Without letting the cat out of the bag: Carl Pettit loves idioms suggesting the torture of house cats.
When a man or woman wants to communicate something important, idioms are often the linguistic tool employed in the task, which allows the speaker to accurately express a certain idea without having to use a ton of adverbs and adjectives.
Imagine a businessman who says, “I’ve been on pins and needles all day waiting for the other shoe to drop, because I know my boss has an axe to grind with me about the chip I’ve been carrying around on my shoulder all week, and of course I let the cat out of the bag early regarding my plan to fly the coop and get out of Dodge.”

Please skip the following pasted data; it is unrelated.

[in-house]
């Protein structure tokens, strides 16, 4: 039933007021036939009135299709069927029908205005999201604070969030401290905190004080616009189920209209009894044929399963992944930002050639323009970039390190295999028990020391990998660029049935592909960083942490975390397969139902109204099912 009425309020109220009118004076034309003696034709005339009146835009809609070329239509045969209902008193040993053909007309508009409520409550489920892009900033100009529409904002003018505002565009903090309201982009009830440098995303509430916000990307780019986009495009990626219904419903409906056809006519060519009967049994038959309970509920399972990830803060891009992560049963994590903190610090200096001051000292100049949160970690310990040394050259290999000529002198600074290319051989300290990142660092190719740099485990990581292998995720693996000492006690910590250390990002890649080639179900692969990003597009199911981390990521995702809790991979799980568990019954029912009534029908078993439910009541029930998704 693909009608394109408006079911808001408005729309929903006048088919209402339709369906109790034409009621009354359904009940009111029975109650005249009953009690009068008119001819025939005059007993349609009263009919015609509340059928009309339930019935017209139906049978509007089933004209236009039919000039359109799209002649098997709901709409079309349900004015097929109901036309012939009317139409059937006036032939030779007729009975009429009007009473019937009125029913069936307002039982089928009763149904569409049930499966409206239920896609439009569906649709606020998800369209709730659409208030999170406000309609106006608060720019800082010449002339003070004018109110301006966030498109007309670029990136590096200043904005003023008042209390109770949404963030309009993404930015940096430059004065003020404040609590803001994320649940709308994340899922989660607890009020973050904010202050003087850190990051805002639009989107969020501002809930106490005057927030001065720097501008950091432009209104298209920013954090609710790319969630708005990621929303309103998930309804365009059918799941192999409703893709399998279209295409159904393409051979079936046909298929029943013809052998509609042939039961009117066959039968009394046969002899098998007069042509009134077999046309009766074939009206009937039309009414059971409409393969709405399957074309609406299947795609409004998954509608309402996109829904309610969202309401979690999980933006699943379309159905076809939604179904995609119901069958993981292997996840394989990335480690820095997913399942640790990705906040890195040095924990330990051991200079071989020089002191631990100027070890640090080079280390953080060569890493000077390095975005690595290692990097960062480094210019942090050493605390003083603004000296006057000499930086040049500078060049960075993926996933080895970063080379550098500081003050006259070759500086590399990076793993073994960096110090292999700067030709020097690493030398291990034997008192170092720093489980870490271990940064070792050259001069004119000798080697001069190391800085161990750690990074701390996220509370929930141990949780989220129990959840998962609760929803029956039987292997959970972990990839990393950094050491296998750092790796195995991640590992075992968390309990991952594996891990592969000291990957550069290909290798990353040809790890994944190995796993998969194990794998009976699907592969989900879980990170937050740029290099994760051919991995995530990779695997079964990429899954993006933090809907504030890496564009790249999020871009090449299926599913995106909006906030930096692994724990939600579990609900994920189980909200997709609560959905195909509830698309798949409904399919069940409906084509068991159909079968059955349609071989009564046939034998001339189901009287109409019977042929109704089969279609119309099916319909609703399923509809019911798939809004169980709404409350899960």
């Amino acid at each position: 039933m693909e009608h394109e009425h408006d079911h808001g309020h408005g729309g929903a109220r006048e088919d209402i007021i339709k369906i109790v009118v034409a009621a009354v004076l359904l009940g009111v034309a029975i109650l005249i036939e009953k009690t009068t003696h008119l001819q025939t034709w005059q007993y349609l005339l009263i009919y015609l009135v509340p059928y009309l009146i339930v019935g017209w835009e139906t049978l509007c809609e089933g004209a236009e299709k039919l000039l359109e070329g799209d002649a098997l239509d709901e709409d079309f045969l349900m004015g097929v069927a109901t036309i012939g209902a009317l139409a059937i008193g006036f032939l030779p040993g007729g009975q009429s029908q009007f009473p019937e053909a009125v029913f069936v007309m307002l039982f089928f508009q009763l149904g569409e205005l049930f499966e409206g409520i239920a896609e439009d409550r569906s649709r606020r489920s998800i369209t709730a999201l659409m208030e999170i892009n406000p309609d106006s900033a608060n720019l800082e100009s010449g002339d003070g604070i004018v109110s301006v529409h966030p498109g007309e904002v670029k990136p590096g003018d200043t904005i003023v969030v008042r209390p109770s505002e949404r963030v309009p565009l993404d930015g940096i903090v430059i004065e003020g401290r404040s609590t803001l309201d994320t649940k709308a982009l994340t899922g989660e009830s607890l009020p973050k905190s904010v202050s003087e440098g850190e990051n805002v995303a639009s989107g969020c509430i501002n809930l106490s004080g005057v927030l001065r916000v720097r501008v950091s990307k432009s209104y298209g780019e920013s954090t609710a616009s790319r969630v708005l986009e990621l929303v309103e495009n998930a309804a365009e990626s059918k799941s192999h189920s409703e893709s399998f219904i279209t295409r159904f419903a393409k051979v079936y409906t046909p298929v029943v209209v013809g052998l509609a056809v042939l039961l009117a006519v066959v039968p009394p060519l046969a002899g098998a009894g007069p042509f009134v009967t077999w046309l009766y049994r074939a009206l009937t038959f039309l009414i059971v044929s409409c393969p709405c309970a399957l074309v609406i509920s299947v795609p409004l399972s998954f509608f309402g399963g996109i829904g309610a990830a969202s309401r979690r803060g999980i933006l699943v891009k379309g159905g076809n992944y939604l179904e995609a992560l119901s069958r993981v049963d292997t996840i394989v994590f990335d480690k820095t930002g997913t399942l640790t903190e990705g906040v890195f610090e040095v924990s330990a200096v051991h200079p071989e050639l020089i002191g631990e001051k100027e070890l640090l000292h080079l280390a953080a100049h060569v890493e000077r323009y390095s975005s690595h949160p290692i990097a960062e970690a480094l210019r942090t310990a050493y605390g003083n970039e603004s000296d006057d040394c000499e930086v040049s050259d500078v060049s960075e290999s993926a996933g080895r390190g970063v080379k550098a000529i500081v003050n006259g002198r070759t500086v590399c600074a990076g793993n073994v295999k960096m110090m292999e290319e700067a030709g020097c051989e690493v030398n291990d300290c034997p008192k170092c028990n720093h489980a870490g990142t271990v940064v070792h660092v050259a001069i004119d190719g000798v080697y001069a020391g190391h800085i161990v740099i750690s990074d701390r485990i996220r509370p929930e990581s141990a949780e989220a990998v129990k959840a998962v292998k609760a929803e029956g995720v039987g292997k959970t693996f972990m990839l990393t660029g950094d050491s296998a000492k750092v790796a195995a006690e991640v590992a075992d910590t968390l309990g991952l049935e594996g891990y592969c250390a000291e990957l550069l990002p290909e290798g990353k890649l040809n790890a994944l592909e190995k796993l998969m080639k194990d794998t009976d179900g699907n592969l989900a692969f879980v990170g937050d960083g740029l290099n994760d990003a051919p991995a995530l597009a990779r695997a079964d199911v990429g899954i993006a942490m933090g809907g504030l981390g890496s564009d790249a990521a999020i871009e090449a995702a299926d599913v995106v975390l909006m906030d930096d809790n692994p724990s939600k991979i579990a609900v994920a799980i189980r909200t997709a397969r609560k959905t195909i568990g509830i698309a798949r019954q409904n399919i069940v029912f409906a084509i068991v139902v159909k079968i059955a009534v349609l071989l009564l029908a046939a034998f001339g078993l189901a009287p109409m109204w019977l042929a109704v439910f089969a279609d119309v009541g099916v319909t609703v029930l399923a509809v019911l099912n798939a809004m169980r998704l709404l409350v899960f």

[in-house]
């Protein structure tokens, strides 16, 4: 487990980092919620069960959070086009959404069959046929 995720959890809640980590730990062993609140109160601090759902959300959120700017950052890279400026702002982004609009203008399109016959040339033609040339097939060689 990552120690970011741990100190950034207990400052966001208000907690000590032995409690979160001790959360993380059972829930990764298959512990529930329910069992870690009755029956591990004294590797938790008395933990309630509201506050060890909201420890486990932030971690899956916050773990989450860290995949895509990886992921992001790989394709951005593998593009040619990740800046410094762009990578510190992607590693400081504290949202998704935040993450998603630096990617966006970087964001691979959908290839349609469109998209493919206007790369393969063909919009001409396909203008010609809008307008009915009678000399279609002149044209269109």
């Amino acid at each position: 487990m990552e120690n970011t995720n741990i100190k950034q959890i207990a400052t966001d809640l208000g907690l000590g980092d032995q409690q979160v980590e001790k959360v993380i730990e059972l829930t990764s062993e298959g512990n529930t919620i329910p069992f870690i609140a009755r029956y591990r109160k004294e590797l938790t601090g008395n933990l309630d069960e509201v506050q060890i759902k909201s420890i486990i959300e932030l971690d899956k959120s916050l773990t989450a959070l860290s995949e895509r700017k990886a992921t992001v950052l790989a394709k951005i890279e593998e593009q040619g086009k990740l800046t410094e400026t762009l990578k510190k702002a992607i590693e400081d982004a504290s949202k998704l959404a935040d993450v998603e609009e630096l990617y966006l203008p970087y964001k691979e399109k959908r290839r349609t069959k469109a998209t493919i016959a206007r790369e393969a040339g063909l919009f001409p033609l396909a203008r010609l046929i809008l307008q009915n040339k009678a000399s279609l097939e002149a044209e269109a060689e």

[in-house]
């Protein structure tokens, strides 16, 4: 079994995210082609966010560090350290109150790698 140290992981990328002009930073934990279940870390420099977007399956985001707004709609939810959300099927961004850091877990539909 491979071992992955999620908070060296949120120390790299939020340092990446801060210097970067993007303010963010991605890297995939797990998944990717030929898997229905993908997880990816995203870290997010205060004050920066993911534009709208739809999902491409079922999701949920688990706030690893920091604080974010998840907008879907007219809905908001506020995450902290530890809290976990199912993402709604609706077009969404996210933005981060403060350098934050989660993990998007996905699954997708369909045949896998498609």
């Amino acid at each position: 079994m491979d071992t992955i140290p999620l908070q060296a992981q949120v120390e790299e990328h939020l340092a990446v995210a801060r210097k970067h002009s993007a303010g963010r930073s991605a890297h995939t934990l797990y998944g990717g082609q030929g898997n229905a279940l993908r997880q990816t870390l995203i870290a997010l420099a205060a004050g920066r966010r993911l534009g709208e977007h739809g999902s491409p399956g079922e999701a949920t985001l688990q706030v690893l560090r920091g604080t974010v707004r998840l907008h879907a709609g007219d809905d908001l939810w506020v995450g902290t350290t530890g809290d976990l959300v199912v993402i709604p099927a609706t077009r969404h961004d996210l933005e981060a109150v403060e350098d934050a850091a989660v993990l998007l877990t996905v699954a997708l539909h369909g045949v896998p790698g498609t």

Any native speaker of English, or someone well versed in the language, would understand the message this man is trying to convey. He’s nervous because his boss is mad at him because he has a bad attitude and it’s evident that he wants to leave his job. For those poor souls still working on English as a second language, the meaning would probably be lost, thanks to a hefty dose of idiomatic expressions.
I love idioms, and the mental pictures they can invoke. My favorite expressions tend to be somewhat macabre in nature, or ridiculous as far as imagery and origins are concerned, or they simply have something to do with torturing cats. Here are ten of my favorites.